Once you are inside get ready to haggle (expect to pay roughly 50% of asking). This can take quite a long time so get comfortable and enjoy the experience.
Avoid The Tannery District!!!
This was our worst experience of the entire trip. The tanneries are a section of Marrakech that you really want to avoid and unfortunately we missed the memo on that and at the end of a long day got swindled into seeing the tanneries.
In general I found it to just be a very uncomfortable experience, where the people were very aggressive and you found yourself not being able to leave without purchasing something (believe me we tried!)
So if you find someone trying to lure you towards the tanneries while in Marrakech just say no and turn around and walk in the opposite direction.
What To Eat
Morocco definitely has a strong food culture, and we really enjoyed being able to immerse ourselves fully in it during our stay in Marrakech. Some of the most common dishes that you will encounter are:
Tagine: This is what we ate the most of during our stay. Tagine is a famous slow cooked Moroccan stew that is served in these beautiful funnel shaped clay pots. Most tagines will be a mixture of meat and vegetables, but you can find some vegetarian friendly tagines as well.
Chicken With Lemon And Olives: This was a favorite dish of ours that you will find at most restaurants and is incredibly flavorful.
Assorted Moroccan Salads: This is what is pictured below and is a mixture of many small salads served in small bowls. I ate a lot of this as I usually don't eat very much meat and got pretty sick of all the Moroccan meat dishes during our stay.
Kefta Meatball Tagine: I wasn't able to try this as most people informed me that there was gluten in the sauce, but my husband said it was amazing! It is basically meatballs drenched in a red sauce with cheese melted on top.
Harira: Another dish I wasn't able to try as this also contains gluten, but my husband again said that it was incredible! Harira is a kind of vegetable blended soup that has many different variations based off what is in season.
Bedhrir: Also known as Moroccan Pancakes, this is what you most likely will be served at the riad you are staying at and is a traditional Moroccan breakfast.
where to eat
There are so many restaurants in Marrakech, and many places where you can stop and get "street food" but these were a few of our favorites that I would highly recommend.
Earth Cafe: Vegetarian restaurant with gluten free options. Not really the best ambiance but it was good for lunch.
Le Jardin: Really pretty garden restaurant (didn't serve alcohol) with traditional Moroccan food, and some vegetarian options. Call ahead because they seem to book up fast.
Cafe Arabe: Fun place to go for drinks and have a nice view of the city from the roof.
Kasbah Cafe: Nice place for lunch. We got an amazing hummus and veggies plate!
Nomad: By far my favorite restaurant of the whole trip. The food is more modern Moroccan and was absolutely delicious. They don't serve alcohol though.
Cafe De La Glacier: Nice place to grab lunch and have some ice cream/traditional Moroccan dishes.
Latitude 31: Really pretty outdoor restaurant (no alcohol) with traditional Moroccan dishes. Make a reservation ahead of time because they seem to fill up.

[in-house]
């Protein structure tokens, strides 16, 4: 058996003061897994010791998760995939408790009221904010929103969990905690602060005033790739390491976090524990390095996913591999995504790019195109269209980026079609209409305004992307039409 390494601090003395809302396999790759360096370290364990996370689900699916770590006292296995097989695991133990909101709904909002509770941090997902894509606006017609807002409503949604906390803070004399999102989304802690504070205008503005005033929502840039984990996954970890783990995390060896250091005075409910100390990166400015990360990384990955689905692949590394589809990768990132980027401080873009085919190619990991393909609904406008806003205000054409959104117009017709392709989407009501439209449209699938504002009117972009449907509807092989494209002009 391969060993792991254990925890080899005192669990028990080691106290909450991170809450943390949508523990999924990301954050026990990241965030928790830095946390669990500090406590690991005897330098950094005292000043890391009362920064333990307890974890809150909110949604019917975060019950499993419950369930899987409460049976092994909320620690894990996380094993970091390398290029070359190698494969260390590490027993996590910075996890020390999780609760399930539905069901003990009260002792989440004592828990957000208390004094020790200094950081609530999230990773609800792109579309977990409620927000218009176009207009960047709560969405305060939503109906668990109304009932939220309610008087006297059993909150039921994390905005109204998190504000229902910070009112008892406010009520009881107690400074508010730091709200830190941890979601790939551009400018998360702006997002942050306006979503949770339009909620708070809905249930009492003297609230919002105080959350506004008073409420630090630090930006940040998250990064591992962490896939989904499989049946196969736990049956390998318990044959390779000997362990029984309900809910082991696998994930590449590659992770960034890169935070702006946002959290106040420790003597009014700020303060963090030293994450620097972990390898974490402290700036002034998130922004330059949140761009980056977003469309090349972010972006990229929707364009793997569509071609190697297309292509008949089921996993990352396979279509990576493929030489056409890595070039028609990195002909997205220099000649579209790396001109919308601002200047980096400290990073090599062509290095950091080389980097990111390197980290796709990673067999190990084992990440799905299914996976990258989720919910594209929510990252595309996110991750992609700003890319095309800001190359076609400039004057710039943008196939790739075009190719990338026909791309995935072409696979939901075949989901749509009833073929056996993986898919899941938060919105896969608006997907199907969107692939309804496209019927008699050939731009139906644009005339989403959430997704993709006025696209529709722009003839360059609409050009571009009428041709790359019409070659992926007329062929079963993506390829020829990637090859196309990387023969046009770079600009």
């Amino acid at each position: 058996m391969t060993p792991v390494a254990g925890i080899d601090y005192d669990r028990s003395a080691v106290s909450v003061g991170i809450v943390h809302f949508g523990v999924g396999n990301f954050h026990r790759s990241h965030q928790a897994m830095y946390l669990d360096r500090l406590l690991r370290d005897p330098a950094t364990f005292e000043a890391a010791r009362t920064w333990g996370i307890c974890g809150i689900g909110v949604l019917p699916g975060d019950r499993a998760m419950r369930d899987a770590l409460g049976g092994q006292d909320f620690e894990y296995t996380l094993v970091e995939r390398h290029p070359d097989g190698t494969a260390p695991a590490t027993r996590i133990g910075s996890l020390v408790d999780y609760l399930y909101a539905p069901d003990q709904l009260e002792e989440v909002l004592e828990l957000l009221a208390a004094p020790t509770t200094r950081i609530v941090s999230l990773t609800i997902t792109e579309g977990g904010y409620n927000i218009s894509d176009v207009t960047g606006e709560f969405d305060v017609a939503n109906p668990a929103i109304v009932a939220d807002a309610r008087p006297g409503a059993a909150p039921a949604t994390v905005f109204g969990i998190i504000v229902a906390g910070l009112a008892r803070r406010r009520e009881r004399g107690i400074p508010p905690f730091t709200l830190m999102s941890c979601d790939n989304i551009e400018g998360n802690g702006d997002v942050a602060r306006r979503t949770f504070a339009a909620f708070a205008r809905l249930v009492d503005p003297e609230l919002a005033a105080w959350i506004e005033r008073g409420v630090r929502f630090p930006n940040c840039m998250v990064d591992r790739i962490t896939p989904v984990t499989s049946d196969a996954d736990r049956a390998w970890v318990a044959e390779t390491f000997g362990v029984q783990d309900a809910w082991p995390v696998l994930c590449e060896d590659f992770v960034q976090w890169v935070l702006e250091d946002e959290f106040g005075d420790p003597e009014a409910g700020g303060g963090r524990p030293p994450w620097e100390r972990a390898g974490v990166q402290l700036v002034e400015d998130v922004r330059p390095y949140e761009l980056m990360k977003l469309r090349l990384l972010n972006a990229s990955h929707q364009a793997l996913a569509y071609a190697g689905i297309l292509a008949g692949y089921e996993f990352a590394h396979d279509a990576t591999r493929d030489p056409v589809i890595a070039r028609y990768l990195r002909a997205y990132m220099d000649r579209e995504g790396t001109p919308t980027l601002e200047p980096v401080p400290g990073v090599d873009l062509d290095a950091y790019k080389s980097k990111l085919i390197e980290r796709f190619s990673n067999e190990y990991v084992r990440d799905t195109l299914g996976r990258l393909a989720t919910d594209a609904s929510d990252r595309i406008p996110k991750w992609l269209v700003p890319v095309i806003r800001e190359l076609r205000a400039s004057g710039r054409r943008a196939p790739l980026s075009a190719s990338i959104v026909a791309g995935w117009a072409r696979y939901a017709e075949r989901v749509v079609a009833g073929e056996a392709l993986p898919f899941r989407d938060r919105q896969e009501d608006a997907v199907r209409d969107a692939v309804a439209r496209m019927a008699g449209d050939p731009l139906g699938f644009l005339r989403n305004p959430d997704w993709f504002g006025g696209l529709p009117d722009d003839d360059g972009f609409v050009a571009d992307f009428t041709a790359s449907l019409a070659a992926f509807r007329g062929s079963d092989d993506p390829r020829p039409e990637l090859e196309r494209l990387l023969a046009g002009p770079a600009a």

Where To Stay
I would highly recommend staying in a raid while you are in Marrakech. This way you will get the full authentic experience and the riad's really are stunning.
One thing that did take me by surprise was that most of the riad's are located down pretty dark alley ways in the medina. In general I always felt safe, but it is something to be aware of if you are planning on staying out late at night.
The medina is pretty confusing and can be hard to navigate (especially in the dark) so make sure to mark where your riad is in the MapsMe app that way you will be able to find your way back after a long day.
The two riad's that we stayed at were Riad O2, and Riad Les Trois Palmiers. Both were really beautiful (see picture below) and had wonderful staff. I would recommend staying at either location and would stay there again. Both of these riad's also served wine, and had pretty roof decks which was nice to have at the end of a long day in the city.
What To Wear
Morocco is a Muslim country, which means that most of the time you will not see women showing their legs, shoulders, and hair. While it is not necessary for travelers to wear a headscarf (though you certainly can if you would like to) I would recommend leaving your shorts and t-shirts at home.
While in Marrakech it is best to dress conservatively, which for me meant that most days I was in a long skirt with a long-sleeve linen shirt, or linen pants and a long-sleeve linen shirt.
It actually wasn't too hot in Marrakech when we were visiting in April, so I was perfectly comfortable.
In general, I always recommend respecting the cultural dress codes (if there are any) of the countries you are visiting. Especially if you are visiting holy places of worship.
On a purely safety note, as a woman traveling, I always do what I can to not stand out. There is no need to draw unnecessary attention to yourself by walking around with a crop top and mini-shorts. You can still dress comfortably and look cute for pictures while respecting the local customs.
My Best Advice
Prepare for Marrakech to be a roller coaster ride of emotions. One minute you are going to feel like you are living the good life and total vibing with the cities energy. You will feel mesmerized by the land of carpets and mint tea only to then find yourself almost hit by a motor bike, and led to the tanneries where you are forced by four angry men to buy a purse you definitely didn't want or need...may or may not be a true story.
Basically, go into Marrakech with an open mind, and make plans to escape the city for some day trips or overnight adventures to towns like Essaouira, and you will find you enjoy your time spent inside the city a lot more.